But before moving forward, it should be pointed out that many questions can be asked about John Thomas ….when was he born, when did he arrive in the new world, and on board what ship did he sail? Was he one person, two different people, a father and son, man and cousin or nephew? And when did he marry and what was his life like following his sail to the new world? Did he make the trip once or many times? There is also question of his land holdings. Where did he first live and what later transactions are related to our ancestor versus the possibility of being confused with others of same name. And ultimately, what was the route of our ancestor out of Virginia into North Carolina where more modern records are increasingly available to search. Despite what anyone may say, the records on John Thomas do not collectively paint a clear picture. Much of what we know will be revisited in years to come and with that said, let’s now look at what’s traditionally believed to be the starting point for John Thomas in America.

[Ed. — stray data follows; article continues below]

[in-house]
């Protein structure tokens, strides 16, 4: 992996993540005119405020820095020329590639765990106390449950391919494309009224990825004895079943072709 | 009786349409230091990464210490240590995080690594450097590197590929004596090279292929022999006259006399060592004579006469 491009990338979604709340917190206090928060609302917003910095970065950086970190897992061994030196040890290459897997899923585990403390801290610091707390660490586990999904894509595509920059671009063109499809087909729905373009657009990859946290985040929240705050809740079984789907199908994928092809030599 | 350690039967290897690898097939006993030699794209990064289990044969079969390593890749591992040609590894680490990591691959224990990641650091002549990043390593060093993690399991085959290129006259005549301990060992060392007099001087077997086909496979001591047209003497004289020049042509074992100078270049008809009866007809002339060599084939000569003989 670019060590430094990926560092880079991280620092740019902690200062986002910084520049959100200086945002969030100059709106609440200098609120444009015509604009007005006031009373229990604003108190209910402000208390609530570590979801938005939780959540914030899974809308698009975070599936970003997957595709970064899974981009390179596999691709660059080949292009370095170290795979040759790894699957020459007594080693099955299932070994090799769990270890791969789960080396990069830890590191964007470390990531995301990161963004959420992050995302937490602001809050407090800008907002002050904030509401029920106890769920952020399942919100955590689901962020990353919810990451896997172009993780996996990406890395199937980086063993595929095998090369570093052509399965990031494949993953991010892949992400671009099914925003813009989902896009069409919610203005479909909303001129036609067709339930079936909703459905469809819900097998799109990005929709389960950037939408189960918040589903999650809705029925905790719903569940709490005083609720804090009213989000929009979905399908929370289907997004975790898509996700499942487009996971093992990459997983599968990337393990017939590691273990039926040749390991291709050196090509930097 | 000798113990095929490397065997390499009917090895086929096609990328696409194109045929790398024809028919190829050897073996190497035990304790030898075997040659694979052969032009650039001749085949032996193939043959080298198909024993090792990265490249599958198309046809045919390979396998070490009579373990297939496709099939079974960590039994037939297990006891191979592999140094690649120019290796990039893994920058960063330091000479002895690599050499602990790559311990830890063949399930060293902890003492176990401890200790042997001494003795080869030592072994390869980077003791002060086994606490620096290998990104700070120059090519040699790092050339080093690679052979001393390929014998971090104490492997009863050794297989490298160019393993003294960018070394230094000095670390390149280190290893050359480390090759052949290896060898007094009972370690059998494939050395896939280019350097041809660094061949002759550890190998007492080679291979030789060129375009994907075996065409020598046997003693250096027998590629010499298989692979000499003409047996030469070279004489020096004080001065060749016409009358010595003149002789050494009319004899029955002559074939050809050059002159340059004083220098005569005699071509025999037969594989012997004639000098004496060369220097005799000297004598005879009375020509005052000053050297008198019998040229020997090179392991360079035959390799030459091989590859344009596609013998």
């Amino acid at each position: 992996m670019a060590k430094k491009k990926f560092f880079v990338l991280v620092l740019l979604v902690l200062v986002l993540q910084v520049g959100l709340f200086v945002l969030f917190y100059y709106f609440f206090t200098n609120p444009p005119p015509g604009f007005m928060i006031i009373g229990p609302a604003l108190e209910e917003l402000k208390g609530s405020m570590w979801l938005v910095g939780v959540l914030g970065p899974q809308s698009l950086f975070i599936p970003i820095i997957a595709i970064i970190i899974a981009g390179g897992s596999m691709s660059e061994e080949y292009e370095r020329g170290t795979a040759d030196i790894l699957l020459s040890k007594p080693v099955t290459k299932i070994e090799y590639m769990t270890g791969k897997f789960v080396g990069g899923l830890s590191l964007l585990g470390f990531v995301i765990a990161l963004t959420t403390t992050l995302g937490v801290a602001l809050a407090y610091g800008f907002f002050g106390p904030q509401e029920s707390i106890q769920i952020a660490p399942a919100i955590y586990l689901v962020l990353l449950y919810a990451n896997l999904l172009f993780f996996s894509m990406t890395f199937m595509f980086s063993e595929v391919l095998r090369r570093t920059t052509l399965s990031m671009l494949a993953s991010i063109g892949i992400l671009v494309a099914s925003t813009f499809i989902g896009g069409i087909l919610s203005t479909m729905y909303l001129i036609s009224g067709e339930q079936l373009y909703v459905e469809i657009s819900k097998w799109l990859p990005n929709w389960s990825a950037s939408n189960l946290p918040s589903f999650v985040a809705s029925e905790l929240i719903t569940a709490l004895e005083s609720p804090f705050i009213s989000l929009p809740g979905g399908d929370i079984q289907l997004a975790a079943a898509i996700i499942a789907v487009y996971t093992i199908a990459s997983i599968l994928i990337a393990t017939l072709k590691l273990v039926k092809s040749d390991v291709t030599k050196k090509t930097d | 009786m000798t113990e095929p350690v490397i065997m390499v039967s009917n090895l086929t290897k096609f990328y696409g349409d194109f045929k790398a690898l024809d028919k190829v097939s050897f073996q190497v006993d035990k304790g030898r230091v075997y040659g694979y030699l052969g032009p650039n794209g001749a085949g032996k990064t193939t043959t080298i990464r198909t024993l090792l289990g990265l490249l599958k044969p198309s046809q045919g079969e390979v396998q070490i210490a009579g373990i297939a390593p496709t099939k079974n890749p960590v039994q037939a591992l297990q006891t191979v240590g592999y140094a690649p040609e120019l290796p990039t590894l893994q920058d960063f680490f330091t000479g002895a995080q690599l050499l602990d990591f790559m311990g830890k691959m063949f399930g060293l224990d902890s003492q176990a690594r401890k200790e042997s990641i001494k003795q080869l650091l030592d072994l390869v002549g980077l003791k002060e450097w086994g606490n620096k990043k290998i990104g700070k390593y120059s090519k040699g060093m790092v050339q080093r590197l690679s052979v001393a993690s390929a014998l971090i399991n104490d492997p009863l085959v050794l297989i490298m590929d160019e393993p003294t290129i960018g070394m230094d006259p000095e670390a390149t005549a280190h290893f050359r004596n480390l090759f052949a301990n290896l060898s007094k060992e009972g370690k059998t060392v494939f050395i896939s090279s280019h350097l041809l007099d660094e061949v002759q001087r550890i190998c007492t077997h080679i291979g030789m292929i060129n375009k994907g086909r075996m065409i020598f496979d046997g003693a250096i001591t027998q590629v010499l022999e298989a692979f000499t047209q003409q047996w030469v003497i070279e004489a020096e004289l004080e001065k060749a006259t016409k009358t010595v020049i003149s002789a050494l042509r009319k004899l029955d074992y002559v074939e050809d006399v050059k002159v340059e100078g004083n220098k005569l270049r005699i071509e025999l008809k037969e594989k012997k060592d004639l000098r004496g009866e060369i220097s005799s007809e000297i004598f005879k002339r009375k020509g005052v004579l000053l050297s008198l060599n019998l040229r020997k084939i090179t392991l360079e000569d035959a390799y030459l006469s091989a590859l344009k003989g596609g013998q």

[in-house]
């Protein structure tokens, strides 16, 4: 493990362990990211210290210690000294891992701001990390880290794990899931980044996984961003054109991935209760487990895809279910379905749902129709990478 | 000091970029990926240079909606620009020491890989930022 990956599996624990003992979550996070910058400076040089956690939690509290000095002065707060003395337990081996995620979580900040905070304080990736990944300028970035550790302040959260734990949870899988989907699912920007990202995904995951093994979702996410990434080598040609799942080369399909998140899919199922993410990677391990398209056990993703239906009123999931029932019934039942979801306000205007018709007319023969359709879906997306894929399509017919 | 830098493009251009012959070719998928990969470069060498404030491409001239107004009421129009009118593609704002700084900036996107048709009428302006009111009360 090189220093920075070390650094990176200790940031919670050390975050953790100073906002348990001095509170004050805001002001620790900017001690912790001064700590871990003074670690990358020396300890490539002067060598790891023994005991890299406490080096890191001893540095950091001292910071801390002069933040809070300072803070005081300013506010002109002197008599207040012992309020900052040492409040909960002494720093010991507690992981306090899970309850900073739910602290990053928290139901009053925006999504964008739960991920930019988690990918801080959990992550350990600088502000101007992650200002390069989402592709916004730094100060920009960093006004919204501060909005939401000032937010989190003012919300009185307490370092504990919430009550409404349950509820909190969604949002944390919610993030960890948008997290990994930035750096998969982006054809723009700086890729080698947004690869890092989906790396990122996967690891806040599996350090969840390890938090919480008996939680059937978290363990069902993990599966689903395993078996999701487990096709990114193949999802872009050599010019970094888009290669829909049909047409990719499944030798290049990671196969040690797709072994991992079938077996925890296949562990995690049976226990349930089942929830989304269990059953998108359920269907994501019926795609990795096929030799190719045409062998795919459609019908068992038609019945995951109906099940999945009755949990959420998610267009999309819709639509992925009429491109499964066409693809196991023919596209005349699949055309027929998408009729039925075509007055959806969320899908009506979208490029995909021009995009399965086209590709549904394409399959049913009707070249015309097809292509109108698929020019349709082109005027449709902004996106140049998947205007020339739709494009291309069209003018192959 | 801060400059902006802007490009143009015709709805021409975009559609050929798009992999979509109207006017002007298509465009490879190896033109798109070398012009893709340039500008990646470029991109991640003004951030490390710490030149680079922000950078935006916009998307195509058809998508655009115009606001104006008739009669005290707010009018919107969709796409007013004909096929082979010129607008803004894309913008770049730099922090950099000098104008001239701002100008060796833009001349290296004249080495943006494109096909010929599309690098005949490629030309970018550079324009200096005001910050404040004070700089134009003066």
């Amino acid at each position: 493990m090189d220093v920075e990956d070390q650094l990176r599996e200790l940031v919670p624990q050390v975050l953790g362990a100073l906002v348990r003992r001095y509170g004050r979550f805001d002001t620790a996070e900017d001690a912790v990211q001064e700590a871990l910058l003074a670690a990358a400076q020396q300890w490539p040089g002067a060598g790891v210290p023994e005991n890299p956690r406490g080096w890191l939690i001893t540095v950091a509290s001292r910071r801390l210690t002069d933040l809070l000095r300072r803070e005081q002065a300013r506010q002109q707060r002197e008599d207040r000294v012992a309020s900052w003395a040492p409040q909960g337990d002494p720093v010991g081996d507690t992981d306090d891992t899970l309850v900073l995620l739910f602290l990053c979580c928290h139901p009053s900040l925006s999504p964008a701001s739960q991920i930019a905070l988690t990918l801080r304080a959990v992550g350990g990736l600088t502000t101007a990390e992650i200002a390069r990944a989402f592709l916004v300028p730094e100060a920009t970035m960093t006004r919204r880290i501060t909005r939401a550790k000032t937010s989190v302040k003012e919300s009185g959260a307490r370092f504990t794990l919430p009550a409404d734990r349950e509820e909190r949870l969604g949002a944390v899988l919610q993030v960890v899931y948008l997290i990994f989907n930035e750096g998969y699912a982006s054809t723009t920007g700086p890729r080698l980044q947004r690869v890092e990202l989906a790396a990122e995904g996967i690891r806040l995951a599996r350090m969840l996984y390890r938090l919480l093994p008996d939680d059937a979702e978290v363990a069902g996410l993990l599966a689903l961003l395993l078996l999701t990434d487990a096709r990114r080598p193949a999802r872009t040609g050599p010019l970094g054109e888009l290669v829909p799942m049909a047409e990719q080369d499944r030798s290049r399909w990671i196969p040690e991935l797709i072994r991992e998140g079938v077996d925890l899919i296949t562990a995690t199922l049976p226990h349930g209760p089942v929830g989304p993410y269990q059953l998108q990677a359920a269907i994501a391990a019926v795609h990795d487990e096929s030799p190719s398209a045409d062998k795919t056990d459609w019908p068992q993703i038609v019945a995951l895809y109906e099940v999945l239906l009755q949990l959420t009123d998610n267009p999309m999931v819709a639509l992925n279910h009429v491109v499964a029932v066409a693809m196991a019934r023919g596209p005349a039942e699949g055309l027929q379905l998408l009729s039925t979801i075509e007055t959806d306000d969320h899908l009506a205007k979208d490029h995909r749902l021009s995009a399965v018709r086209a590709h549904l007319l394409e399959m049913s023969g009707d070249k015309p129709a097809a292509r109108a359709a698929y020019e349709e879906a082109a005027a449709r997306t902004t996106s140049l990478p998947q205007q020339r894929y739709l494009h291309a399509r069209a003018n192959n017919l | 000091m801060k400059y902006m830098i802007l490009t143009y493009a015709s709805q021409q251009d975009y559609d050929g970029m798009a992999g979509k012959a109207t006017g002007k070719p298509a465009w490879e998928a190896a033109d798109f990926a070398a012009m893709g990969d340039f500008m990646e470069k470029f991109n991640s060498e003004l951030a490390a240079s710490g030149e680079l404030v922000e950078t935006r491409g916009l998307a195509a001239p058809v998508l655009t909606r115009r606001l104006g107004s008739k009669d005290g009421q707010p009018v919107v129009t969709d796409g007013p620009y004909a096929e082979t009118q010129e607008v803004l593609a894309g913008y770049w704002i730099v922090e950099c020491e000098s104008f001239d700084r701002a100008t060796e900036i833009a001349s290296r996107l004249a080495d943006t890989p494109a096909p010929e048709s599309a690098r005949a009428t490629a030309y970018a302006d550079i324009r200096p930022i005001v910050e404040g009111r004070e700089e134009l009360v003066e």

Arriving sometime in the early years of the 17th century, it wasn’t until 1649 that a person by name of John Thomas is recorded as being granted land. A general location for the tract has been suggested for years by various family historians. Seeking clarity, and wanting to lay our eyes and hands on something tangible, arrangements were made for David and myself to meet with Mark who was well prepared. You’ll hear from Mark in a bit, but first look at the grant and transcription:

MicroFiche